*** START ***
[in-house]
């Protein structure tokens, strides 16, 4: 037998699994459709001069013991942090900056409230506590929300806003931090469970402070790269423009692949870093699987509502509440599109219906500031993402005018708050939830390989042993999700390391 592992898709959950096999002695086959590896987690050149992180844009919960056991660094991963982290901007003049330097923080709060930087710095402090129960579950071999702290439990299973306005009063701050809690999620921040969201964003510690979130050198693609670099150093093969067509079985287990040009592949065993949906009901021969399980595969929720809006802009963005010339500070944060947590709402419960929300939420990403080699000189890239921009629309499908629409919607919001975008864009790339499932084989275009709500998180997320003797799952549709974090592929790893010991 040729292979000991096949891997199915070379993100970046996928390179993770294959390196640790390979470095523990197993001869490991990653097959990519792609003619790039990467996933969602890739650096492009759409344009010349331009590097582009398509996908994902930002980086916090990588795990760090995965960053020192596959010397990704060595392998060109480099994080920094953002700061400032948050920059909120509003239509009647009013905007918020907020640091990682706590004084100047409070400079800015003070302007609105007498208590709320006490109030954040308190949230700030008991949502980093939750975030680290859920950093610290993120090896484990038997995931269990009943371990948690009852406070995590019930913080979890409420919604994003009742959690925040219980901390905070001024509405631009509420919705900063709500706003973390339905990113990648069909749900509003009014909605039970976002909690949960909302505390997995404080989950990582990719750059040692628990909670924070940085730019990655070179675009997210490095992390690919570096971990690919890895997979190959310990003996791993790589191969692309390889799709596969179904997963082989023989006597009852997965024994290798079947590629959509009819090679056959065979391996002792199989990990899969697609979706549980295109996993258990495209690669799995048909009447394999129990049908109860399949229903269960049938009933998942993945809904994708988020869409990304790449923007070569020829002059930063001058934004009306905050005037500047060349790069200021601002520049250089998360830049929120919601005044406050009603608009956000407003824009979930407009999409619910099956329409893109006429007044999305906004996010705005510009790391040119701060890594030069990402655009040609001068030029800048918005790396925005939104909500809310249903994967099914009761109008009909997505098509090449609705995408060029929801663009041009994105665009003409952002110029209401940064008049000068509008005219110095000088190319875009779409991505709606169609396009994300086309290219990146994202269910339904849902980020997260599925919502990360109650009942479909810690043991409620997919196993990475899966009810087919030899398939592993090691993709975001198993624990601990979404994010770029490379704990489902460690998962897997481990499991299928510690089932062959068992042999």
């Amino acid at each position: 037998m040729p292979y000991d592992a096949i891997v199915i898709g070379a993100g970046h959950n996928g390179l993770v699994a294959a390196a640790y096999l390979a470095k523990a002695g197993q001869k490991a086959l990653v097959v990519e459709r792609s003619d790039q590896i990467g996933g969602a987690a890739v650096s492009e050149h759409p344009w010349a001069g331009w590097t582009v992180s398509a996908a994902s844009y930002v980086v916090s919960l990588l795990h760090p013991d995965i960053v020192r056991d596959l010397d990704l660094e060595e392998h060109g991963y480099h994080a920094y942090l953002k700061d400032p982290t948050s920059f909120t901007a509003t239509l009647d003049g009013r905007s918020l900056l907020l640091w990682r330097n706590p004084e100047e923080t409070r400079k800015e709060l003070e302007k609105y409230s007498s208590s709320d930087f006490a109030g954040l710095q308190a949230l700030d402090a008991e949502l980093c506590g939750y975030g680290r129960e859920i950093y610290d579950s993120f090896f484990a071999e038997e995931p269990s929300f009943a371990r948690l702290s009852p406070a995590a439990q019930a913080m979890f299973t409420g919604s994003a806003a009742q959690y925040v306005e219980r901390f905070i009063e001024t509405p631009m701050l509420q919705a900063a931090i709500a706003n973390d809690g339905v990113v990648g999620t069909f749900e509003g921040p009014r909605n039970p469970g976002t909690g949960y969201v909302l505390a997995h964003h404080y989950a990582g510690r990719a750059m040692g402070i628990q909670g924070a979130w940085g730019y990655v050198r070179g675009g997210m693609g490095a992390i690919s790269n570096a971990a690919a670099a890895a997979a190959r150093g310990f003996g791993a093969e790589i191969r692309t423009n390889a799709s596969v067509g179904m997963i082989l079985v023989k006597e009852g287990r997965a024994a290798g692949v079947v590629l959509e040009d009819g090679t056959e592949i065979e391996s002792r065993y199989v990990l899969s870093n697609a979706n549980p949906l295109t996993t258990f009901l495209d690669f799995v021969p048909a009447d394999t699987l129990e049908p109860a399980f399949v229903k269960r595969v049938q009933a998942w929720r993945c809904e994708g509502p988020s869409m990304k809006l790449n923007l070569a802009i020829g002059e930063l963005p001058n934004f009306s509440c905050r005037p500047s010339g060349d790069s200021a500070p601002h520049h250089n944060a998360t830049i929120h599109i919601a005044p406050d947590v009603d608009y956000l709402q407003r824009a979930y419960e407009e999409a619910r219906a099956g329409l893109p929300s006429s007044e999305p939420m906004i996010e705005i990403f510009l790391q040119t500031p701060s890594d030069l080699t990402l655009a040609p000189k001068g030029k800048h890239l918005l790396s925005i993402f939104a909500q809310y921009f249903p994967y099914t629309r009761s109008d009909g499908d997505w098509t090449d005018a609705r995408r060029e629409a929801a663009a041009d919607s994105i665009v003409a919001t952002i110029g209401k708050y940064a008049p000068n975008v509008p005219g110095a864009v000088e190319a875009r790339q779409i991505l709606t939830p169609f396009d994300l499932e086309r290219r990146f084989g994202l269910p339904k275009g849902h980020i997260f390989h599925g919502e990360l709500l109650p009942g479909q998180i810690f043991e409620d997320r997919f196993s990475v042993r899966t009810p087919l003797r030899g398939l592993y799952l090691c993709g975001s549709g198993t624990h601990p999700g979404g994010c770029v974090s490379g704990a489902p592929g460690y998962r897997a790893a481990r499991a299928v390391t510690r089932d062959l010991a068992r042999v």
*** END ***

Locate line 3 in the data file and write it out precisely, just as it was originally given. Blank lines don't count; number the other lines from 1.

């Amino acid at each position: 037998m040729p292979y000991d592992a096949i891997v199915i898709g070379a993100g970046h959950n996928g390179l993770v699994a294959a390196a640790y096999l390979a470095k523990a002695g197993q001869k490991a086959l990653v097959v990519e459709r792609s003619d790039q590896i990467g996933g969602a987690a890739v650096s492009e050149h759409p344009w010349a001069g331009w590097t582009v992180s398509a996908a994902s844009y930002v980086v916090s919960l990588l795990h760090p013991d995965i960053v020192r056991d596959l010397d990704l660094e060595e392998h060109g991963y480099h994080a920094y942090l953002k700061d400032p982290t948050s920059f909120t901007a509003t239509l009647d003049g009013r905007s918020l900056l907020l640091w990682r330097n706590p004084e100047e923080t409070r400079k800015e709060l003070e302007k609105y409230s007498s208590s709320d930087f006490a109030g954040l710095q308190a949230l700030d402090a008991e949502l980093c506590g939750y975030g680290r129960e859920i950093y610290d579950s993120f090896f484990a071999e038997e995931p269990s929300f009943a371990r948690l702290s009852p406070a995590a439990q019930a913080m979890f299973t409420g919604s994003a806003a009742q959690y925040v306005e219980r901390f905070i009063e001024t509405p631009m701050l509420q919705a900063a931090i709500a706003n973390d809690g339905v990113v990648g999620t069909f749900e509003g921040p009014r909605n039970p469970g976002t909690g949960y969201v909302l505390a997995h964003h404080y989950a990582g510690r990719a750059m040692g402070i628990q909670g924070a979130w940085g730019y990655v050198r070179g675009g997210m693609g490095a992390i690919s790269n570096a971990a690919a670099a890895a997979a190959r150093g310990f003996g791993a093969e790589i191969r692309t423009n390889a799709s596969v067509g179904m997963i082989l079985v023989k006597e009852g287990r997965a024994a290798g692949v079947v590629l959509e040009d009819g090679t056959e592949i065979e391996s002792r065993y199989v990990l899969s870093n697609a979706n549980p949906l295109t996993t258990f009901l495209d690669f799995v021969p048909a009447d394999t699987l129990e049908p109860a399980f399949v229903k269960r595969v049938q009933a998942w929720r993945c809904e994708g509502p988020s869409m990304k809006l790449n923007l070569a802009i020829g002059e930063l963005p001058n934004f009306s509440c905050r005037p500047s010339g060349d790069s200021a500070p601002h520049h250089n944060a998360t830049i929120h599109i919601a005044p406050d947590v009603d608009y956000l709402q407003r824009a979930y419960e407009e999409a619910r219906a099956g329409l893109p929300s006429s007044e999305p939420m906004i996010e705005i990403f510009l790391q040119t500031p701060s890594d030069l080699t990402l655009a040609p000189k001068g030029k800048h890239l918005l790396s925005i993402f939104a909500q809310y921009f249903p994967y099914t629309r009761s109008d009909g499908d997505w098509t090449d005018a609705r995408r060029e629409a929801a663009a041009d919607s994105i665009v003409a919001t952002i110029g209401k708050y940064a008049p000068n975008v509008p005219g110095a864009v000088e190319a875009r790339q779409i991505l709606t939830p169609f396009d994300l499932e086309r290219r990146f084989g994202l269910p339904k275009g849902h980020i997260f390989h599925g919502e990360l709500l109650p009942g479909q998180i810690f043991e409620d997320r997919f196993s990475v042993r899966t009810p087919l003797r030899g398939l592993y799952l090691c993709g975001s549709g198993t624990h601990p999700g979404g994010c770029v974090s490379g704990a489902p592929g460690y998962r897997a790893a481990r499991a299928v390391t510690r089932d062959l010991a068992r042999v």